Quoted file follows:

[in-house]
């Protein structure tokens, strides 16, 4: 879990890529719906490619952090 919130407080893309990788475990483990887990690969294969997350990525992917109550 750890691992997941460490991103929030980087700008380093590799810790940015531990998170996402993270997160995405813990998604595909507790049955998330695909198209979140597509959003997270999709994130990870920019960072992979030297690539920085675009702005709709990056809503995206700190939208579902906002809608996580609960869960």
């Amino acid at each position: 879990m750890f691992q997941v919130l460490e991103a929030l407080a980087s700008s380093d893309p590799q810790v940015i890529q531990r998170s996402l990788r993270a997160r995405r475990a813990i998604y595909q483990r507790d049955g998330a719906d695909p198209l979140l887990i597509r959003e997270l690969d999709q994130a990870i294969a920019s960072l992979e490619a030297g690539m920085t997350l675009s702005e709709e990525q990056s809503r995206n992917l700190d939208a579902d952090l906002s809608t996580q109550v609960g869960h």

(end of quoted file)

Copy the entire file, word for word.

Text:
[in-house]
């Protein structure tokens, strides 16, 4: 879990890529719906490619952090 919130407080893309990788475990483990887990690969294969997350990525992917109550 750890691992997941460490991103929030980087700008380093590799810790940015531990998170996402993270997160995405813990998604595909507790049955998330695909198209979140597509959003997270999709994130990870920019960072992979030297690539920085675009702005709709990056809503995206700190939208579902906002809608996580609960869960």
């Amino acid at each position: 879990m750890f691992q997941v919130l460490e991103a929030l407080a980087s700008s380093d893309p590799q810790v940015i890529q531990r998170s996402l990788r993270a997160r995405r475990a813990i998604y595909q483990r507790d049955g998330a719906d695909p198209l979140l887990i597509r959003e997270l690969d999709q994130a990870i294969a920019s960072l992979e490619a030297g690539m920085t997350l675009s702005e709709e990525q990056s809503r995206n992917l700190d939208a579902d952090l906002s809608t996580q109550v609960g869960h």